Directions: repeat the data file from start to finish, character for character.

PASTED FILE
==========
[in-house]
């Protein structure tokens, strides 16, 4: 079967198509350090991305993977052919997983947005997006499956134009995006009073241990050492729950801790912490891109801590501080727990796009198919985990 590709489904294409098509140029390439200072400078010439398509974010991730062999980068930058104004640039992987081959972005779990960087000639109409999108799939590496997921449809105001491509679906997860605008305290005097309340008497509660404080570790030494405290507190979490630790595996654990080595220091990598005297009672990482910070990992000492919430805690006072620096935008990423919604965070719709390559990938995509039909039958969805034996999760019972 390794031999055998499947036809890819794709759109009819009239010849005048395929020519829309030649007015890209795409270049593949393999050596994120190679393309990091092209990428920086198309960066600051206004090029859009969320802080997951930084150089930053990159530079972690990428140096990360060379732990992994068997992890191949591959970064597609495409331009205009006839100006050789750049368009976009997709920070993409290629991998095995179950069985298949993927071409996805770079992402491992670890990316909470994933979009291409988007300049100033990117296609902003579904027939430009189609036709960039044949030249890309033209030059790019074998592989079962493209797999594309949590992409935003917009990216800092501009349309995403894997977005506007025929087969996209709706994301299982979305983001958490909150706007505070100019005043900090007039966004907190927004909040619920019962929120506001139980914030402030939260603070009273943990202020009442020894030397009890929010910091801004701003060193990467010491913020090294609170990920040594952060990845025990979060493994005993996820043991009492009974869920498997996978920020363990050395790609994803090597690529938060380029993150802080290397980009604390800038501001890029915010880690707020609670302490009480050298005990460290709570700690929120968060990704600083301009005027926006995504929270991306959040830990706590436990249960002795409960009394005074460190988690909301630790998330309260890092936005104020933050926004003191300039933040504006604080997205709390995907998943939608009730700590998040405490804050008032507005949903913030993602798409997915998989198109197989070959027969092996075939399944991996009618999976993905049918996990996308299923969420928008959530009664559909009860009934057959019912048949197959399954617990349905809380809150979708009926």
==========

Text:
[in-house]
């Protein structure tokens, strides 16, 4: 079967198509350090991305993977052919997983947005997006499956134009995006009073241990050492729950801790912490891109801590501080727990796009198919985990 590709489904294409098509140029390439200072400078010439398509974010991730062999980068930058104004640039992987081959972005779990960087000639109409999108799939590496997921449809105001491509679906997860605008305290005097309340008497509660404080570790030494405290507190979490630790595996654990080595220091990598005297009672990482910070990992000492919430805690006072620096935008990423919604965070719709390559990938995509039909039958969805034996999760019972 390794031999055998499947036809890819794709759109009819009239010849005048395929020519829309030649007015890209795409270049593949393999050596994120190679393309990091092209990428920086198309960066600051206004090029859009969320802080997951930084150089930053990159530079972690990428140096990360060379732990992994068997992890191949591959970064597609495409331009205009006839100006050789750049368009976009997709920070993409290629991998095995179950069985298949993927071409996805770079992402491992670890990316909470994933979009291409988007300049100033990117296609902003579904027939430009189609036709960039044949030249890309033209030059790019074998592989079962493209797999594309949590992409935003917009990216800092501009349309995403894997977005506007025929087969996209709706994301299982979305983001958490909150706007505070100019005043900090007039966004907190927004909040619920019962929120506001139980914030402030939260603070009273943990202020009442020894030397009890929010910091801004701003060193990467010491913020090294609170990920040594952060990845025990979060493994005993996820043991009492009974869920498997996978920020363990050395790609994803090597690529938060380029993150802080290397980009604390800038501001890029915010880690707020609670302490009480050298005990460290709570700690929120968060990704600083301009005027926006995504929270991306959040830990706590436990249960002795409960009394005074460190988690909301630790998330309260890092936005104020933050926004003191300039933040504006604080997205709390995907998943939608009730700590998040405490804050008032507005949903913030993602798409997915998989198109197989070959027969092996075939399944991996009618999976993905049918996990996308299923969420928008959530009664559909009860009934057959019912048949197959399954617990349905809380809150979708009926």